Scene Mastery: Navigating Common Goal-Driven Scene Pitfalls

From Writers Helping Writers:

Goal-driven scenes are akin to the classic joke setup, “A _ and a _ walk into a bar …”

A _ and a _ walk into a bar. The scene begins with the entrance of the protagonist and antagonist.

The first guy says … The first guy, our protagonist, lays out what’s on his mind—his immediate agenda, or the scene goal.

And so the other guys says … The antagonist throws a curveball, a turning point that disrupts the expected flow.

… [punch line]! Surprise! Something new is revealed or happens that makes everything collide in an unexpected way.

In a joke, we laugh because the poor first guy has encountered something completely expected. In a scene, we turn the page to find out what the first guy does next. It’s cause and effect, action and reaction—the foundation of every novel.

Here’s how goal-driven scenes work.

Goal Establishing a clear scene goal draws readers into whatever the character will spend the scene attempting to accomplish, usually some incremental step toward the central story goal.

Turning point But something doesn’t go as anticipated, and the character is halted by a conflict, obstacle, reversal, or complication. This interruption, the scene’s turning point, throws a monkey wrench into what readers and the characters were hoping for or expecting.

Change Things are different now, because the turning point has changed the character’s original plan or course of action. How will this scene affect what’s next?

1: Establish the Scene Goal

Scene goals are incremental steps toward the ultimate story goal. They’re the viewpoint character’s immediate agenda. What’s on their mind? What did they get up today to accomplish? Unless you’re writing some variety of mystery or thriller, this agenda should be made clear to readers right away.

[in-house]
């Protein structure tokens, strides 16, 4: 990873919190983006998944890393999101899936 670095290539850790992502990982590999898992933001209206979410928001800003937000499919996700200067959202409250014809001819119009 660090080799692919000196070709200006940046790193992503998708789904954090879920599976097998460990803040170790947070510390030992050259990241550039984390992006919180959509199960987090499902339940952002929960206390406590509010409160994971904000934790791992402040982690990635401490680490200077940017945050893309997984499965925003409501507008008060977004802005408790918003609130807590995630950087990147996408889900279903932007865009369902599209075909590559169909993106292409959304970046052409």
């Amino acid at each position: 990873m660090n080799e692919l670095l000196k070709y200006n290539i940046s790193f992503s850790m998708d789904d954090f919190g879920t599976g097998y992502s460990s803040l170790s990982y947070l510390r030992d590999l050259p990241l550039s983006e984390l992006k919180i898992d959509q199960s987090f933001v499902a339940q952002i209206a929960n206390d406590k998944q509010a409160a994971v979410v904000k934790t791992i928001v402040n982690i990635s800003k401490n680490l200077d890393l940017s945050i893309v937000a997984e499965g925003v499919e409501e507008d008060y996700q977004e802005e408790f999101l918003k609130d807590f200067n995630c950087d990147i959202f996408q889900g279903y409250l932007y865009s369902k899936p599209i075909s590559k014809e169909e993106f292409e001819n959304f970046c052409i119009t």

In a renowned memo to the writers of The Unit, playwright and filmmaker David Mamet underscored the necessity of clear scene goals.

Every scene must be dramatic. That means: The main character must have a simple, straightforward pressing need which impels him or her to show up in the scene. This need is why they came. It is what the scene is about. Their attempt to get this need met will lead, at the end of the scene, to failure—this is how the scene is over. It, this failure, will, then, of necessity, propel us into the next scene.

Issue: Failing to get the character emotionally engaged with the scene goal. Scene goals are serious business. If your character isn’t invested, readers won’t be either. The scene will flop, bereft of stakes and dramatic tension.

To clearly establish a scene goal, show readers what the character plans to do and why it matters to them. Properly done, this process hooks readers into the scene, rallying them to root for the character and keep reading to see whether they triumph or fall flat in their efforts.

 Issue: Forcing a new scene goal with every scene, or keeping the same scene goal throughout the story. Because scene goals represent incremental steps, they’ll evolve as the story progresses. In fast-paced sections of the story, your viewpoint character’s immediate agenda may shift every scene. The bigger and more challenging a goal, the longer it will take to accomplish, and some goals will require multiple scenes to accomplish.

2: Interrupt With a Turning Point